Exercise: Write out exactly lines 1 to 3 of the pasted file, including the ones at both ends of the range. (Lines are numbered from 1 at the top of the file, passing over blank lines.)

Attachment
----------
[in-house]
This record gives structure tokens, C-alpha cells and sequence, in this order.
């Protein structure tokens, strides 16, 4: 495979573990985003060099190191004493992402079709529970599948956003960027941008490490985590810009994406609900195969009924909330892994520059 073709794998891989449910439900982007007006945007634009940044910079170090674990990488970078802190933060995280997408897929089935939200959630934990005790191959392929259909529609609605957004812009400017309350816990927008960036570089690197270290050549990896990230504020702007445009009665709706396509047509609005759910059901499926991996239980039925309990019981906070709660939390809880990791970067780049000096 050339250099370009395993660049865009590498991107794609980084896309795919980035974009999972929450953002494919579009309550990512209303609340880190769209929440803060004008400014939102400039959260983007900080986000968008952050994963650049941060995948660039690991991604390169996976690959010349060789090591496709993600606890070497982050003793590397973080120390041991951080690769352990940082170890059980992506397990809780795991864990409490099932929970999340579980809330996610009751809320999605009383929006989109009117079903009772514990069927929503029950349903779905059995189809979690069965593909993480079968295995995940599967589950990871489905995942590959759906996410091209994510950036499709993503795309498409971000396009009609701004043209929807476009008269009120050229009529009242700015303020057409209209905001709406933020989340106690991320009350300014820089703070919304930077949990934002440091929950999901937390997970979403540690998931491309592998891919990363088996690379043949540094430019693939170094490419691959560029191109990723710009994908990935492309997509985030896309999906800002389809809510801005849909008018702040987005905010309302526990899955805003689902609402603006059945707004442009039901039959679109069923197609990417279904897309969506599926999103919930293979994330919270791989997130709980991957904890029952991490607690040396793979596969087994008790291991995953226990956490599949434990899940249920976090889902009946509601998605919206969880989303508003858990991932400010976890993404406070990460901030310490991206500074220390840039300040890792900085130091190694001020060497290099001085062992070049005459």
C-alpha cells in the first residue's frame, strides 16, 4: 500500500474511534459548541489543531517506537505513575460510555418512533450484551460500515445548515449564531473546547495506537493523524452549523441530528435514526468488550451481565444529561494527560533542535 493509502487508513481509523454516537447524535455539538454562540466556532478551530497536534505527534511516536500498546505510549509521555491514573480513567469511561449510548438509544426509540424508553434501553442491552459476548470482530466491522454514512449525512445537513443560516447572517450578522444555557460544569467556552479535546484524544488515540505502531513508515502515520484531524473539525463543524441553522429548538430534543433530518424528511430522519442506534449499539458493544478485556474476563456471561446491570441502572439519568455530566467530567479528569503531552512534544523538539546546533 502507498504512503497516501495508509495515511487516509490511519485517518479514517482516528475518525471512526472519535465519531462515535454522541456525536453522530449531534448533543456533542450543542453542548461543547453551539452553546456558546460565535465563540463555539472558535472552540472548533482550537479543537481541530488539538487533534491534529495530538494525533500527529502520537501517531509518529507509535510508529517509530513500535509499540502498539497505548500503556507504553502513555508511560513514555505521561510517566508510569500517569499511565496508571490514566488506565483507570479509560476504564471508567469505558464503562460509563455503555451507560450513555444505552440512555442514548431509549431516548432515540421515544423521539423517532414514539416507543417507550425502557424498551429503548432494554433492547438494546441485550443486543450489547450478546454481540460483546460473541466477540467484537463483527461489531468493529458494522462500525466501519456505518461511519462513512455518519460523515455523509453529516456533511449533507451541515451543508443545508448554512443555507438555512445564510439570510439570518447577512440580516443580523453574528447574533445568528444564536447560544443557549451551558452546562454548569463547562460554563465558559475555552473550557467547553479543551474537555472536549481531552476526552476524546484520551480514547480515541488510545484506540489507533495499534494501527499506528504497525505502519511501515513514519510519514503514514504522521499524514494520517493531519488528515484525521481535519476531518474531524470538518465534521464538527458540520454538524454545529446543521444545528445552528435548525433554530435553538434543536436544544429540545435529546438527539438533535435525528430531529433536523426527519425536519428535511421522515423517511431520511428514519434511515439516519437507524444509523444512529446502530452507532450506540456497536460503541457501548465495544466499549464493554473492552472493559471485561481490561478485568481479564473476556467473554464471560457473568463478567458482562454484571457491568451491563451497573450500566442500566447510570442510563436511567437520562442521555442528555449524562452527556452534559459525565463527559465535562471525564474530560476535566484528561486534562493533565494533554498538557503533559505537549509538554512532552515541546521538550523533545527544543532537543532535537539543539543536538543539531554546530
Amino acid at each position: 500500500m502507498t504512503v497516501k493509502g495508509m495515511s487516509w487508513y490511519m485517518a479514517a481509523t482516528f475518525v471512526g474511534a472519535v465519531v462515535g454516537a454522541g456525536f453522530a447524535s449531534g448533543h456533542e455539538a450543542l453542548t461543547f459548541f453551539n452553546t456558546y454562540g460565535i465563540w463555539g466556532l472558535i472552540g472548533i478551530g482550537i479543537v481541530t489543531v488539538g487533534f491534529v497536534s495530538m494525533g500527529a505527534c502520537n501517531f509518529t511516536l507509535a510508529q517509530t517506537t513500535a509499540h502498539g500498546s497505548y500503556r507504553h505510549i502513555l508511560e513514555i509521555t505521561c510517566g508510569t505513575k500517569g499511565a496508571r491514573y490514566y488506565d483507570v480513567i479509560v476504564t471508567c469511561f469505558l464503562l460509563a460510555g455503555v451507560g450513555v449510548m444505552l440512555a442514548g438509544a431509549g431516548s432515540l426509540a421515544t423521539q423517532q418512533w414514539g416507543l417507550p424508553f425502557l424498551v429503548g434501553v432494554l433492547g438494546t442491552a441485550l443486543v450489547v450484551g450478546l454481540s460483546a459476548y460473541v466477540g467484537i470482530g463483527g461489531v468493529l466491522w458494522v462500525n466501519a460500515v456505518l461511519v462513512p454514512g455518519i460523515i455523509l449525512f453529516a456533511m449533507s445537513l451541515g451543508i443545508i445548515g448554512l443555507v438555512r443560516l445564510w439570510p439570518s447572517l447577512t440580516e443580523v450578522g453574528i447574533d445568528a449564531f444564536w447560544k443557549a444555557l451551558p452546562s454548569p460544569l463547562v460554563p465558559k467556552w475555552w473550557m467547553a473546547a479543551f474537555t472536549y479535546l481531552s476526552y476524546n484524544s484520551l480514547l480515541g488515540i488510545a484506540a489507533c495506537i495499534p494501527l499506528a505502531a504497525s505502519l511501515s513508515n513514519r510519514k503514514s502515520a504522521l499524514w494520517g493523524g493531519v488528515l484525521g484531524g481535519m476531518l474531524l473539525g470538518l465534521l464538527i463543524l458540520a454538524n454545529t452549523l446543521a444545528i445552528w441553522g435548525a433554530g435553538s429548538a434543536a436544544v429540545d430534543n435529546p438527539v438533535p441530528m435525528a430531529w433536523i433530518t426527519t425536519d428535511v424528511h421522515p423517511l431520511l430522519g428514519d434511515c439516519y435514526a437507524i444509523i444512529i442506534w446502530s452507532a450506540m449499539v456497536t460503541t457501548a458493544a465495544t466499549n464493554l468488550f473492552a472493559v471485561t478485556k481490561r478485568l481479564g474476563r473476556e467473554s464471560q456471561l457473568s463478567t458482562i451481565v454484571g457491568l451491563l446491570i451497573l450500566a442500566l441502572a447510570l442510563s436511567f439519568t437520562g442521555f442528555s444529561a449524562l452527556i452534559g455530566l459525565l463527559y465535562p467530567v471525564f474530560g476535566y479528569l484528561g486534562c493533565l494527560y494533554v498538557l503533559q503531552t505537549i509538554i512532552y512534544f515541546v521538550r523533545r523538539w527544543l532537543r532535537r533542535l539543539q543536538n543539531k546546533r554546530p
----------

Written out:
[in-house]
This record gives structure tokens, C-alpha cells and sequence, in this order.
């Protein structure tokens, strides 16, 4: 495979573990985003060099190191004493992402079709529970599948956003960027941008490490985590810009994406609900195969009924909330892994520059 073709794998891989449910439900982007007006945007634009940044910079170090674990990488970078802190933060995280997408897929089935939200959630934990005790191959392929259909529609609605957004812009400017309350816990927008960036570089690197270290050549990896990230504020702007445009009665709706396509047509609005759910059901499926991996239980039925309990019981906070709660939390809880990791970067780049000096 050339250099370009395993660049865009590498991107794609980084896309795919980035974009999972929450953002494919579009309550990512209303609340880190769209929440803060004008400014939102400039959260983007900080986000968008952050994963650049941060995948660039690991991604390169996976690959010349060789090591496709993600606890070497982050003793590397973080120390041991951080690769352990940082170890059980992506397990809780795991864990409490099932929970999340579980809330996610009751809320999605009383929006989109009117079903009772514990069927929503029950349903779905059995189809979690069965593909993480079968295995995940599967589950990871489905995942590959759906996410091209994510950036499709993503795309498409971000396009009609701004043209929807476009008269009120050229009529009242700015303020057409209209905001709406933020989340106690991320009350300014820089703070919304930077949990934002440091929950999901937390997970979403540690998931491309592998891919990363088996690379043949540094430019693939170094490419691959560029191109990723710009994908990935492309997509985030896309999906800002389809809510801005849909008018702040987005905010309302526990899955805003689902609402603006059945707004442009039901039959679109069923197609990417279904897309969506599926999103919930293979994330919270791989997130709980991957904890029952991490607690040396793979596969087994008790291991995953226990956490599949434990899940249920976090889902009946509601998605919206969880989303508003858990991932400010976890993404406070990460901030310490991206500074220390840039300040890792900085130091190694001020060497290099001085062992070049005459």